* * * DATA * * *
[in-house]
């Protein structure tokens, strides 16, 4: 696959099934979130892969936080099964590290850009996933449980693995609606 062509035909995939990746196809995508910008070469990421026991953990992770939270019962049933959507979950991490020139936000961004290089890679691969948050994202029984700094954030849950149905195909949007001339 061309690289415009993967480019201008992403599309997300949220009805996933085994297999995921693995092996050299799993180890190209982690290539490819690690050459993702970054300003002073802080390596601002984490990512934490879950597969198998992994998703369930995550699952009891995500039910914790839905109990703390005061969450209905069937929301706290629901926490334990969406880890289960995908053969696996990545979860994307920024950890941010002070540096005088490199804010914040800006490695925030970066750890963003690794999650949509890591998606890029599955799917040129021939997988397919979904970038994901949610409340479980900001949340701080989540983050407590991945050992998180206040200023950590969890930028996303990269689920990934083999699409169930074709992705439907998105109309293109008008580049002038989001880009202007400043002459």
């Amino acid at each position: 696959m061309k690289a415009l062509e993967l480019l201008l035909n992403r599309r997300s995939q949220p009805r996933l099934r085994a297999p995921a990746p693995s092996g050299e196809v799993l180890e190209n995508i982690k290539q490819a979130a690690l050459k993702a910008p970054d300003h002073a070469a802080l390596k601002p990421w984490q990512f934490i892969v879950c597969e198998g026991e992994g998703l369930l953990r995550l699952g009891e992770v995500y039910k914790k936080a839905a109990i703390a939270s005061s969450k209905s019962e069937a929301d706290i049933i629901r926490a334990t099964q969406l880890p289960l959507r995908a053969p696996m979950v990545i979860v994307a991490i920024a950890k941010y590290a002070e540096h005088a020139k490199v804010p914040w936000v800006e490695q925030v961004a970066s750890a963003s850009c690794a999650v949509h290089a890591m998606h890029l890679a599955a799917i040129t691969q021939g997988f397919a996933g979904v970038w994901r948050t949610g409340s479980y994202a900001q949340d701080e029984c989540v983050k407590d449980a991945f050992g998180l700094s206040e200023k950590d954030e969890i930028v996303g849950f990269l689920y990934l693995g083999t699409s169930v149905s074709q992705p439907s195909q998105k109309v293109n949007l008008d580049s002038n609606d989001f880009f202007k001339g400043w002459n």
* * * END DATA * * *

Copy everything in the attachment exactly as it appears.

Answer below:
[in-house]
């Protein structure tokens, strides 16, 4: 696959099934979130892969936080099964590290850009996933449980693995609606 062509035909995939990746196809995508910008070469990421026991953990992770939270019962049933959507979950991490020139936000961004290089890679691969948050994202029984700094954030849950149905195909949007001339 061309690289415009993967480019201008992403599309997300949220009805996933085994297999995921693995092996050299799993180890190209982690290539490819690690050459993702970054300003002073802080390596601002984490990512934490879950597969198998992994998703369930995550699952009891995500039910914790839905109990703390005061969450209905069937929301706290629901926490334990969406880890289960995908053969696996990545979860994307920024950890941010002070540096005088490199804010914040800006490695925030970066750890963003690794999650949509890591998606890029599955799917040129021939997988397919979904970038994901949610409340479980900001949340701080989540983050407590991945050992998180206040200023950590969890930028996303990269689920990934083999699409169930074709992705439907998105109309293109008008580049002038989001880009202007400043002459």
């Amino acid at each position: 696959m061309k690289a415009l062509e993967l480019l201008l035909n992403r599309r997300s995939q949220p009805r996933l099934r085994a297999p995921a990746p693995s092996g050299e196809v799993l180890e190209n995508i982690k290539q490819a979130a690690l050459k993702a910008p970054d300003h002073a070469a802080l390596k601002p990421w984490q990512f934490i892969v879950c597969e198998g026991e992994g998703l369930l953990r995550l699952g009891e992770v995500y039910k914790k936080a839905a109990i703390a939270s005061s969450k209905s019962e069937a929301d706290i049933i629901r926490a334990t099964q969406l880890p289960l959507r995908a053969p696996m979950v990545i979860v994307a991490i920024a950890k941010y590290a002070e540096h005088a020139k490199v804010p914040w936000v800006e490695q925030v961004a970066s750890a963003s850009c690794a999650v949509h290089a890591m998606h890029l890679a599955a799917i040129t691969q021939g997988f397919a996933g979904v970038w994901r948050t949610g409340s479980y994202a900001q949340d701080e029984c989540v983050k407590d449980a991945f050992g998180l700094s206040e200023k950590d954030e969890i930028v996303g849950f990269l689920y990934l693995g083999t699409s169930v149905s074709q992705p439907s195909q998105k109309v293109n949007l008008d580049s002038n609606d989001f880009f202007k001339g400043w002459n």